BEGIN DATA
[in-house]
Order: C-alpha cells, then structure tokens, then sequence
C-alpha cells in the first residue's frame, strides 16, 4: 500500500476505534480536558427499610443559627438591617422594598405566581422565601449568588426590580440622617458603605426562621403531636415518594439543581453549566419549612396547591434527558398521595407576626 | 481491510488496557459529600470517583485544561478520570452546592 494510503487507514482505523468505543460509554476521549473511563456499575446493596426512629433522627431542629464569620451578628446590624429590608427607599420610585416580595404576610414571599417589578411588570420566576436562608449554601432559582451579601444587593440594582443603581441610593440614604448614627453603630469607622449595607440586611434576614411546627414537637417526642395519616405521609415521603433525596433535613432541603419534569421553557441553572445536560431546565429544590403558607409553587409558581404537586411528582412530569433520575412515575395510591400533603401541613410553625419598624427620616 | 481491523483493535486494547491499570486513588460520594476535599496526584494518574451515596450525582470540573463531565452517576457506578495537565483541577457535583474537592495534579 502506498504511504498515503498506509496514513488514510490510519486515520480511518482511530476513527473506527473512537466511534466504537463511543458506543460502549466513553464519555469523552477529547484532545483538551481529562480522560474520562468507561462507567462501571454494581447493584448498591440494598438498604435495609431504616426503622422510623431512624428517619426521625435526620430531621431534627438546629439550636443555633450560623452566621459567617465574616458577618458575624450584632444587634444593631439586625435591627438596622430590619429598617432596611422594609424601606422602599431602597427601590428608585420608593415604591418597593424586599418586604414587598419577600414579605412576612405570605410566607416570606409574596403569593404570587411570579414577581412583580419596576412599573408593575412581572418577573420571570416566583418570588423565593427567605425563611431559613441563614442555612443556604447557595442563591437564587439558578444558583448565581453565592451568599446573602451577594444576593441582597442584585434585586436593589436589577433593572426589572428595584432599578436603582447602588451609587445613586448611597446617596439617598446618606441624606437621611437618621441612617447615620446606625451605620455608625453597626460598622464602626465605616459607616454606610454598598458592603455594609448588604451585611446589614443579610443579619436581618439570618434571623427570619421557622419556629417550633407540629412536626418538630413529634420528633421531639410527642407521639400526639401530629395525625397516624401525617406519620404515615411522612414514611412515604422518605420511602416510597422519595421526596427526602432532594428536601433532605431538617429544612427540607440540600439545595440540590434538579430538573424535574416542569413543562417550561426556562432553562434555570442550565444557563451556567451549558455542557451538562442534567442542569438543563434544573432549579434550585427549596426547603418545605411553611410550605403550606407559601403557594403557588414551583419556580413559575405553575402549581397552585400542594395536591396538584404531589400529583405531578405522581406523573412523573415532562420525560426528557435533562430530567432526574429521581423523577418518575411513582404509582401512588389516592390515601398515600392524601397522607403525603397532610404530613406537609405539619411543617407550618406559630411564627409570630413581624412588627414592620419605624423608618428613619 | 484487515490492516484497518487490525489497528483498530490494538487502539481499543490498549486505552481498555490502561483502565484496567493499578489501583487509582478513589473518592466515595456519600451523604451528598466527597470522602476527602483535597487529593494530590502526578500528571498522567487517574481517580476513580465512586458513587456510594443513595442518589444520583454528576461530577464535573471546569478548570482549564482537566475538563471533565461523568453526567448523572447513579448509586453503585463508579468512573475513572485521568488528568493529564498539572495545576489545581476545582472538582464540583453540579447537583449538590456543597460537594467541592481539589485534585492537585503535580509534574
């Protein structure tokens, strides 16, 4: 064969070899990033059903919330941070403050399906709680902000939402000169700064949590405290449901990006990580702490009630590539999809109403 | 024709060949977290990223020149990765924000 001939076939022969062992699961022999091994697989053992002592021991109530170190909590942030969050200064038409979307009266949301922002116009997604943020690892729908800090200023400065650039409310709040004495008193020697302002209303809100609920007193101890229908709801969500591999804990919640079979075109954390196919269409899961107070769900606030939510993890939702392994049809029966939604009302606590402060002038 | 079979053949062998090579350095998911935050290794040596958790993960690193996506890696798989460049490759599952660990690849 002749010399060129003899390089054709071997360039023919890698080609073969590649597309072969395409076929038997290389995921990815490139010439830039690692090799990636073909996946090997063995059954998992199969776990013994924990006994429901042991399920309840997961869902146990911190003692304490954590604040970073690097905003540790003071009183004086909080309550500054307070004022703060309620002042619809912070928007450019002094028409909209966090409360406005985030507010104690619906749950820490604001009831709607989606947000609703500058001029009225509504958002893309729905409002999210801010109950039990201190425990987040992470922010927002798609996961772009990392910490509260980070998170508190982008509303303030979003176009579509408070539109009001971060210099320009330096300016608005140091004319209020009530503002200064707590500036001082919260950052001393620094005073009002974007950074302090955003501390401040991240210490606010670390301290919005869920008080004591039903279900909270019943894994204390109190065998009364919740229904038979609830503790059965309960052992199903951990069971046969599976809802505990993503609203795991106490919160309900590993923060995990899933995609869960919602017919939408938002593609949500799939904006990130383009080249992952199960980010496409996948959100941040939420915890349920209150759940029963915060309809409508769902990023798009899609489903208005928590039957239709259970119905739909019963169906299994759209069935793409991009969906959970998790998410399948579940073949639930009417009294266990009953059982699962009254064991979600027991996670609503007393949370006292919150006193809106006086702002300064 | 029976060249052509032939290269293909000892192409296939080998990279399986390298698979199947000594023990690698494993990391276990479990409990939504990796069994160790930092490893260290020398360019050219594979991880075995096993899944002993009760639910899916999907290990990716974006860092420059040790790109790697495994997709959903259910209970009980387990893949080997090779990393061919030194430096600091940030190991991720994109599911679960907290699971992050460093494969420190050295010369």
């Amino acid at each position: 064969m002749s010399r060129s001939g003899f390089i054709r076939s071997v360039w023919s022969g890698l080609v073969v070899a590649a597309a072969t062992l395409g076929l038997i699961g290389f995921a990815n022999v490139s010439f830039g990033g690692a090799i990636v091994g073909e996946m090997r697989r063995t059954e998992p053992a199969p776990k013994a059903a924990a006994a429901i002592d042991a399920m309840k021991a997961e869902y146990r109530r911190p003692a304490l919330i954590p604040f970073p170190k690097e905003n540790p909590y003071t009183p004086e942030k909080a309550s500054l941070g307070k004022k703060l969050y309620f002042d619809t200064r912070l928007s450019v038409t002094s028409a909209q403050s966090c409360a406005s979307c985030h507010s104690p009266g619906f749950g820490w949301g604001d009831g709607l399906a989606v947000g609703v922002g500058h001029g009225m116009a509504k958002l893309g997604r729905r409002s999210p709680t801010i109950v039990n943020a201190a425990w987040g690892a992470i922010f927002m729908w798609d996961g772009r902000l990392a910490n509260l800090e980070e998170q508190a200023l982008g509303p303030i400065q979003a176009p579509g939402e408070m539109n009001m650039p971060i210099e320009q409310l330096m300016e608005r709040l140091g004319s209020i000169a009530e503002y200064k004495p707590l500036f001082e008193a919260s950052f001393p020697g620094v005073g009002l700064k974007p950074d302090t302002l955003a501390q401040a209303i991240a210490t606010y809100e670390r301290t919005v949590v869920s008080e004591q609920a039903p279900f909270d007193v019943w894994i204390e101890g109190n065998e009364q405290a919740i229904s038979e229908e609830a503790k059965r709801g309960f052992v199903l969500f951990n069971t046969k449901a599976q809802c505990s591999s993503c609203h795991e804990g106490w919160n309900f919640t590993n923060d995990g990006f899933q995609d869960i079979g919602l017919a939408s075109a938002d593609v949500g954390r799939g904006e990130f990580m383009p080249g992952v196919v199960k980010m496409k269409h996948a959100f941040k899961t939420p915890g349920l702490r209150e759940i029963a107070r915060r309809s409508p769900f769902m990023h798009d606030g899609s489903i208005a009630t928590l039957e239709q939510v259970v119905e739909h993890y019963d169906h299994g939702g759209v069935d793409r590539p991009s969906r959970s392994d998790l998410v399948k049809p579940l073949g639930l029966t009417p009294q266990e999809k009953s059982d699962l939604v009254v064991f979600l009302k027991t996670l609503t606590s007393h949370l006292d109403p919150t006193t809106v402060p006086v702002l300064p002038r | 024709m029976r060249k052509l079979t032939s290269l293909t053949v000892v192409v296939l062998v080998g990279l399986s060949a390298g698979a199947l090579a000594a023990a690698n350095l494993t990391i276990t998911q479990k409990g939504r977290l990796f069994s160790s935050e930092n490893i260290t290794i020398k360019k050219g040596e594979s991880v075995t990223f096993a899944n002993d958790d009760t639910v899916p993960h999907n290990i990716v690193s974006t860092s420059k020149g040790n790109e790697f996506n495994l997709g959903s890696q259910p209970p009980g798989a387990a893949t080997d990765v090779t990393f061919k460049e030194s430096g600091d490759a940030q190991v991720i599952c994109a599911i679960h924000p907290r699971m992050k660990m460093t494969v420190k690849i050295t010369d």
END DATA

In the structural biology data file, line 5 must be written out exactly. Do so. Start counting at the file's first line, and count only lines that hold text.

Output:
């Amino acid at each position: 064969m002749s010399r060129s001939g003899f390089i054709r076939s071997v360039w023919s022969g890698l080609v073969v070899a590649a597309a072969t062992l395409g076929l038997i699961g290389f995921a990815n022999v490139s010439f830039g990033g690692a090799i990636v091994g073909e996946m090997r697989r063995t059954e998992p053992a199969p776990k013994a059903a924990a006994a429901i002592d042991a399920m309840k021991a997961e869902y146990r109530r911190p003692a304490l919330i954590p604040f970073p170190k690097e905003n540790p909590y003071t009183p004086e942030k909080a309550s500054l941070g307070k004022k703060l969050y309620f002042d619809t200064r912070l928007s450019v038409t002094s028409a909209q403050s966090c409360a406005s979307c985030h507010s104690p009266g619906f749950g820490w949301g604001d009831g709607l399906a989606v947000g609703v922002g500058h001029g009225m116009a509504k958002l893309g997604r729905r409002s999210p709680t801010i109950v039990n943020a201190a425990w987040g690892a992470i922010f927002m729908w798609d996961g772009r902000l990392a910490n509260l800090e980070e998170q508190a200023l982008g509303p303030i400065q979003a176009p579509g939402e408070m539109n009001m650039p971060i210099e320009q409310l330096m300016e608005r709040l140091g004319s209020i000169a009530e503002y200064k004495p707590l500036f001082e008193a919260s950052f001393p020697g620094v005073g009002l700064k974007p950074d302090t302002l955003a501390q401040a209303i991240a210490t606010y809100e670390r301290t919005v949590v869920s008080e004591q609920a039903p279900f909270d007193v019943w894994i204390e101890g109190n065998e009364q405290a919740i229904s038979e229908e609830a503790k059965r709801g309960f052992v199903l969500f951990n069971t046969k449901a599976q809802c505990s591999s993503c609203h795991e804990g106490w919160n309900f919640t590993n923060d995990g990006f899933q995609d869960i079979g919602l017919a939408s075109a938002d593609v949500g954390r799939g904006e990130f990580m383009p080249g992952v196919v199960k980010m496409k269409h996948a959100f941040k899961t939420p915890g349920l702490r209150e759940i029963a107070r915060r309809s409508p769900f769902m990023h798009d606030g899609s489903i208005a009630t928590l039957e239709q939510v259970v119905e739909h993890y019963d169906h299994g939702g759209v069935d793409r590539p991009s969906r959970s392994d998790l998410v399948k049809p579940l073949g639930l029966t009417p009294q266990e999809k009953s059982d699962l939604v009254v064991f979600l009302k027991t996670l609503t606590s007393h949370l006292d109403p919150t006193t809106v402060p006086v702002l300064p002038r | 024709m029976r060249k052509l079979t032939s290269l293909t053949v000892v192409v296939l062998v080998g990279l399986s060949a390298g698979a199947l090579a000594a023990a690698n350095l494993t990391i276990t998911q479990k409990g939504r977290l990796f069994s160790s935050e930092n490893i260290t290794i020398k360019k050219g040596e594979s991880v075995t990223f096993a899944n002993d958790d009760t639910v899916p993960h999907n290990i990716v690193s974006t860092s420059k020149g040790n790109e790697f996506n495994l997709g959903s890696q259910p209970p009980g798989a387990a893949t080997d990765v090779t990393f061919k460049e030194s430096g600091d490759a940030q190991v991720i599952c994109a599911i679960h924000p907290r699971m992050k660990m460093t494969v420190k690849i050295t010369d």